Ethics approval for this study were provided by Queensland Children’s Health Services Human Research Ethics Committee (HREC) (Reference HREC/13/QHC/25); Queensland University of Technology University HREC (Reference 1,300,000,633); Flinders University Social and Behavioural Research Ethics Committee (Reference 6231); and Central Queensland University HREC (Reference H13/09–173). All ethics applications were submitted with an Australian National Ethics Application Form (Reference AU/1/D1F2110). Written informed consent was obtained from human subjects who were parents and facilitators in PEACH™ QLD. Parents provided written consent on behalf of their child/children.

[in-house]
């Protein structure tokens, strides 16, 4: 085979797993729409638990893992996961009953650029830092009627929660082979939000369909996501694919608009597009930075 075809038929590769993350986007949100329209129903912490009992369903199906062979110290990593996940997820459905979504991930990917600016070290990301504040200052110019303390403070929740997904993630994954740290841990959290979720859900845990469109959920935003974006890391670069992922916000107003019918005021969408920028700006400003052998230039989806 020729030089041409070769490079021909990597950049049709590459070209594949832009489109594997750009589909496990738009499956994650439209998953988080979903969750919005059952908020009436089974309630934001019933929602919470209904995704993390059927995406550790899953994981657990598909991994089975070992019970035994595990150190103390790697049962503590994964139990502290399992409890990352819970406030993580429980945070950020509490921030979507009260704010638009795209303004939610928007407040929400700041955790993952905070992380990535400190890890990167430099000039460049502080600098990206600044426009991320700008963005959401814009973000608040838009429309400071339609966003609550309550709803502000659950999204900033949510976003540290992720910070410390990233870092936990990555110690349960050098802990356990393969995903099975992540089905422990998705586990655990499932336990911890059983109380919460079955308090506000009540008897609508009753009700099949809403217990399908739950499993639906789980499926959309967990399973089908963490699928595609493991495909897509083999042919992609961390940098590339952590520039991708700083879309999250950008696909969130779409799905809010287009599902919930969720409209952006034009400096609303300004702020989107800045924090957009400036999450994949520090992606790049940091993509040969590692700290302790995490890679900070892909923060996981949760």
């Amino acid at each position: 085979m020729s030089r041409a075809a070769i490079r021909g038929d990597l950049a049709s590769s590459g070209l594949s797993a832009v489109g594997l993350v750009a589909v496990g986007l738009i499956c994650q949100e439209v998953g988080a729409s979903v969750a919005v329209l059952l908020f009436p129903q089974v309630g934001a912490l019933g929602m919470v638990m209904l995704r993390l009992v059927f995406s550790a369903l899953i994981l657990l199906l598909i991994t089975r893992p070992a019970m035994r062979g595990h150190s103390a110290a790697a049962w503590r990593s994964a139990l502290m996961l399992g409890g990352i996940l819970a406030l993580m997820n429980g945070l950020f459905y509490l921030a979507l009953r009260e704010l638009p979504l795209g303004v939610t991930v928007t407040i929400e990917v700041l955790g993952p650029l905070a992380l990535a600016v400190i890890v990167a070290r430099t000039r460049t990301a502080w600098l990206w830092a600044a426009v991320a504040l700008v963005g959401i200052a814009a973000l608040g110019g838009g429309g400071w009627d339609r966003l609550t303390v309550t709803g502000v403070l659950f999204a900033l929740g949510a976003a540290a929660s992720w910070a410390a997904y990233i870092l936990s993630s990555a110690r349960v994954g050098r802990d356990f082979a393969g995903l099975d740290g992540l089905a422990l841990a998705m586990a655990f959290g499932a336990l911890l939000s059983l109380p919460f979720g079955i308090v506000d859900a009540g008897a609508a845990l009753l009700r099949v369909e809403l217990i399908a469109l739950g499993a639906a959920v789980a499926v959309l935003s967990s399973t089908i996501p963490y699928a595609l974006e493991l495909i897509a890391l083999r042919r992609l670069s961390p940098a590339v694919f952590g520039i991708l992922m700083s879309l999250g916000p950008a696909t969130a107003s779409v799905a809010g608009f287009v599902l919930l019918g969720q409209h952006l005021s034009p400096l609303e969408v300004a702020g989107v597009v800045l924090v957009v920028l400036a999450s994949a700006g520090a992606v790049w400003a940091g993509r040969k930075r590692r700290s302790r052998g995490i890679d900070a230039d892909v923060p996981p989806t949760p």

Consent for publication
AMM, LAD and RAP are inventors of the PEACH™ Program and have received licence money for the use of PEACH™ materials in the PEACH™ QLD Project. All other authors declare that they have no competing interests.
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Moores, C.J., Miller, J., Perry, R.A. et al. CONSORT to community: translation of an RCT to a large-scale community intervention and learnings from evaluation of the upscaled program. BMC Public Health 17, 918 (2017). https://doi.org/10.1186/s12889-017-4907-2
- Child obesity